Best-fit companies

The private cloud is great for companies such as law firms that can’t or don’t want their customer data in a public cloud. Believe it or not, public clouds can be actually more secure than private clouds because they’re constantly targeted by hacking groups and have to install the strong defenses to protect themselves whereas private cloud users will often have a false sense of security at times. That said, certain circumstances demand that the client data simply can’t be stored off-premise.
Benefits

The private cloud setup provides full control to you. You know all about the data within the system and you can perform maintenance when it’s convenient for your company. This makes financial planning far more predictable from a capital spend perspective.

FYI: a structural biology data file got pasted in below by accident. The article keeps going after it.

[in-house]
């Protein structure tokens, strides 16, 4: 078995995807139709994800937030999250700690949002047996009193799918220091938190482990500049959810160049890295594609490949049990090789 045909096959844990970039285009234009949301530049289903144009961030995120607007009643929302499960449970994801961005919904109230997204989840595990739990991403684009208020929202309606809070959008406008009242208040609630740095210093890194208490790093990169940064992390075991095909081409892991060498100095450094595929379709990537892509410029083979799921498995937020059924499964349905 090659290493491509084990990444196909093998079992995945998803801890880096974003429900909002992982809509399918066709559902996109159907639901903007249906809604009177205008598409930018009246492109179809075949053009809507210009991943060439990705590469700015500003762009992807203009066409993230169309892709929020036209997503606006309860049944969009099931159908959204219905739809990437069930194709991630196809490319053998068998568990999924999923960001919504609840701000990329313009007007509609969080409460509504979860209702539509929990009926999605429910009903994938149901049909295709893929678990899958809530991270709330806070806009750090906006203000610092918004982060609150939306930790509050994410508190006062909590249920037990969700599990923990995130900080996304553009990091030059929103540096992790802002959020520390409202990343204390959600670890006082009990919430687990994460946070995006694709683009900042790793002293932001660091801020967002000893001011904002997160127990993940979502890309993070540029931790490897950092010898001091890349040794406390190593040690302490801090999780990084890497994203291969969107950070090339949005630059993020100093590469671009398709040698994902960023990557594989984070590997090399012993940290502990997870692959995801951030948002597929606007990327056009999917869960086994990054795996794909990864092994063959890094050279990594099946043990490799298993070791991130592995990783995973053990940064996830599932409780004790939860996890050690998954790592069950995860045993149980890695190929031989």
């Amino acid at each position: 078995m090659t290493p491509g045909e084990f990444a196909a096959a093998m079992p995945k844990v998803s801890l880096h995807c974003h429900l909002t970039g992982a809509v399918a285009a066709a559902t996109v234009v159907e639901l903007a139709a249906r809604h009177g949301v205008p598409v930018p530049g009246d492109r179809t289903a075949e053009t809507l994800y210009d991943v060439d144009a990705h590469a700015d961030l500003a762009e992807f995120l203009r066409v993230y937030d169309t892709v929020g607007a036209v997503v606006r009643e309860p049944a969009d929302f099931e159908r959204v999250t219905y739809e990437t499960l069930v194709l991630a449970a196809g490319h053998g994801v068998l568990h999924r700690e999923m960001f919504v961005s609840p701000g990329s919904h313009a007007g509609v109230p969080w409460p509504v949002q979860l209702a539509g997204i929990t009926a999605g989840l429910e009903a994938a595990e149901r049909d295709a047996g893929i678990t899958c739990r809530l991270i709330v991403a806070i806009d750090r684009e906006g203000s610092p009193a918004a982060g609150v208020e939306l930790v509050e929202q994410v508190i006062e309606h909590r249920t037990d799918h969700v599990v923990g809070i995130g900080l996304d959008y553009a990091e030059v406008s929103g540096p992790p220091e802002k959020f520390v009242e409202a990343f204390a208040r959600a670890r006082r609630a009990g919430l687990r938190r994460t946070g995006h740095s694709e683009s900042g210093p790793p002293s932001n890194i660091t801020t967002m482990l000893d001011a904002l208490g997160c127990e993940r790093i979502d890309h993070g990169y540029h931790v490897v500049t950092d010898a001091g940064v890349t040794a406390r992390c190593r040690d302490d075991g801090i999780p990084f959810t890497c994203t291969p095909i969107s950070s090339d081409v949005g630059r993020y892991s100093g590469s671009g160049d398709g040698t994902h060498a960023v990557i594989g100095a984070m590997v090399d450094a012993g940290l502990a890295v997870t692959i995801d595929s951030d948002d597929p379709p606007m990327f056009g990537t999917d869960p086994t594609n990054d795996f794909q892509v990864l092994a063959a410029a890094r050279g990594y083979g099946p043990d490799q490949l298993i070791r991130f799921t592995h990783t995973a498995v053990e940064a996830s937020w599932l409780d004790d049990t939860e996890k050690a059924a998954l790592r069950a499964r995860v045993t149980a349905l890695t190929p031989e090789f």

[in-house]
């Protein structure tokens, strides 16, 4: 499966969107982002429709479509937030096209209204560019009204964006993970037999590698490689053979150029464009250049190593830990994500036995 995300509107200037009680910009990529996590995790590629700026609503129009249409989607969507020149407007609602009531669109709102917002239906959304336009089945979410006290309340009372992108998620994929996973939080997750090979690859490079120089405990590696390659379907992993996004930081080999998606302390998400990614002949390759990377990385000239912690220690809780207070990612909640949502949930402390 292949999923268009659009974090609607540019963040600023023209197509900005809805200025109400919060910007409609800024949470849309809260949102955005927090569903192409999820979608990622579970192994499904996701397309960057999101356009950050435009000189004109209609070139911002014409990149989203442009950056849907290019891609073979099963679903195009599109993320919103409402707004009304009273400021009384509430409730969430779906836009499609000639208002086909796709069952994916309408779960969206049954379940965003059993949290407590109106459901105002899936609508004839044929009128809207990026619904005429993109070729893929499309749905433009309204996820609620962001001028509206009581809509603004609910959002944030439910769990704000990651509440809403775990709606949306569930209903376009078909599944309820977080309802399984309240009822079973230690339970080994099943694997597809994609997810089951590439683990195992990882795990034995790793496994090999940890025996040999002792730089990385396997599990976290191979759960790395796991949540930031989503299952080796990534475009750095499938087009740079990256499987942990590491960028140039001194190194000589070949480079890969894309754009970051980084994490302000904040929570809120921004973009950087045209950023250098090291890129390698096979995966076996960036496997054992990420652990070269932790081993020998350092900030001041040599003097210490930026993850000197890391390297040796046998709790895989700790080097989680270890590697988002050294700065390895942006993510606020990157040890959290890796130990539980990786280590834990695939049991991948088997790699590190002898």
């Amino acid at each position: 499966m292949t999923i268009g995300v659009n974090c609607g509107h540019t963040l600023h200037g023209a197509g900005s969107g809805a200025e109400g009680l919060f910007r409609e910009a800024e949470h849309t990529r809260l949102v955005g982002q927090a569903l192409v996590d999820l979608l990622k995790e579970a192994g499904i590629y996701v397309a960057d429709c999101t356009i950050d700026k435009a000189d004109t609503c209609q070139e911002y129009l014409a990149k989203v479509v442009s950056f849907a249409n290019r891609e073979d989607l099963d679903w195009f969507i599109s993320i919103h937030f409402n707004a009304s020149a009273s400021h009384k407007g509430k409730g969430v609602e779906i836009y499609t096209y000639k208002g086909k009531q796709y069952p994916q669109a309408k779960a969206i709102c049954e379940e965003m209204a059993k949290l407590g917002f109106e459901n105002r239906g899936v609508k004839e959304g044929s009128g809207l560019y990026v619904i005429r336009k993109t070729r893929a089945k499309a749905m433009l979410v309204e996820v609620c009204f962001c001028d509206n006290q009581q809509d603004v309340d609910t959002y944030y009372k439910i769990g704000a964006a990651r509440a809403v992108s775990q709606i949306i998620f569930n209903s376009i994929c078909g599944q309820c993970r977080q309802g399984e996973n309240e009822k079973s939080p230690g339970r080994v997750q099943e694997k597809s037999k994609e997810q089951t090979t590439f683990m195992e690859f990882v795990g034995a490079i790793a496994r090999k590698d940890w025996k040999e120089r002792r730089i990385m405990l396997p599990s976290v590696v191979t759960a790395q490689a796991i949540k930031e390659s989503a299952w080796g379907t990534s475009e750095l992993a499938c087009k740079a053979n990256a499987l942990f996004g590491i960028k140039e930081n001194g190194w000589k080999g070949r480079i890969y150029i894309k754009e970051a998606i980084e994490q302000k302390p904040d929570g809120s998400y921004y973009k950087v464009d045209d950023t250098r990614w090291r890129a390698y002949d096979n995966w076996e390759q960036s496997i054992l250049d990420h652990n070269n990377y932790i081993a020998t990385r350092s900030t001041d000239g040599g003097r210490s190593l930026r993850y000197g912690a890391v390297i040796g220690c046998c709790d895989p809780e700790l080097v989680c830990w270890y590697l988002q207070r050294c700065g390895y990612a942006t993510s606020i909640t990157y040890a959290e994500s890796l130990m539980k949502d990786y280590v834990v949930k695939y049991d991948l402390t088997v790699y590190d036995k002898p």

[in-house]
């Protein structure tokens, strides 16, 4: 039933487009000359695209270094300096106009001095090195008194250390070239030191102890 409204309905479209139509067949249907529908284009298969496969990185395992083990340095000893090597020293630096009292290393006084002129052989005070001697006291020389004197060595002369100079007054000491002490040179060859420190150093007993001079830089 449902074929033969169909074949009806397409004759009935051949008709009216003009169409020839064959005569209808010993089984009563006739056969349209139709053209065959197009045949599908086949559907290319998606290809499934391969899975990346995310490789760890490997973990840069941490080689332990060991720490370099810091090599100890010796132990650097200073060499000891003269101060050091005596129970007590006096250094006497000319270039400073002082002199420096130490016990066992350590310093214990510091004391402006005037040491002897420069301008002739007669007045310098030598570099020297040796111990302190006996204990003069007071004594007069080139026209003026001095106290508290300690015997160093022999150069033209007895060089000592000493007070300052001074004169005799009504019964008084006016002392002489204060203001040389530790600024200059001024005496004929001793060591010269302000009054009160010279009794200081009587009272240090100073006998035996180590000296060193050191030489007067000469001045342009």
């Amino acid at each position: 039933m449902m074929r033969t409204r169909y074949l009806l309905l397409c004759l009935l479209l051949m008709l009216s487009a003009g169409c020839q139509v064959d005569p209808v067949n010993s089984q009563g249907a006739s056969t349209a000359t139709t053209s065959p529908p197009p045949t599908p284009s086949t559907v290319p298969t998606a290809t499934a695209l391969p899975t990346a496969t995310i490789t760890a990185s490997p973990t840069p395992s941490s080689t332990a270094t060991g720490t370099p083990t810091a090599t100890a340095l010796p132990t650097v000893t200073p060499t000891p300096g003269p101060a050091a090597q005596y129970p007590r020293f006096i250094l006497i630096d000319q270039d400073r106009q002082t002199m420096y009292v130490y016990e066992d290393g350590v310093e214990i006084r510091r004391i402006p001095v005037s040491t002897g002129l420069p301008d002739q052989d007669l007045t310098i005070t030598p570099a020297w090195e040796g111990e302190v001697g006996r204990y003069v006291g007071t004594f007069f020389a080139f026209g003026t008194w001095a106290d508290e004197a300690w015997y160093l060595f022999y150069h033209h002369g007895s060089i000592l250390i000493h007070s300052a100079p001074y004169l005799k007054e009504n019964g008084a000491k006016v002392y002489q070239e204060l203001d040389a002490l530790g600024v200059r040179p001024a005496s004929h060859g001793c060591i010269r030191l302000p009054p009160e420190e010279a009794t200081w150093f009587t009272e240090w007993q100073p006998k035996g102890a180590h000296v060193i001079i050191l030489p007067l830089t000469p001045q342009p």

Drawbacks

The main drawback to the private cloud is the potential cost. You’ll need to maintain a team of operations personnel and engineers so you can keep a private cloud in-house. There are also expenses associated with licensing and security. You could end up overspending a great deal due to purchasing servers, electricity and other elements of overhead. In short, you may find yourself in a constant mode of plunking down cash for assets you may or may not use.

 

Hybrid Cloud

The hybrid cloud can save costs and headaches by combining public cloud and private cloud options, offering complete data access with varying levels of data and application control.

 

How it works

With a hybrid cloud solution, companies can store their data and applications that require customization on the private cloud, and put everything else in the public cloud. For example, your company could store intellectual property, HIPAA-regulated data or manufacturing operations software in a private cloud behind your firewall, but could store prospect/lead-gen information in a public cloud CRM so it’s affordable and easy for your sales team to use.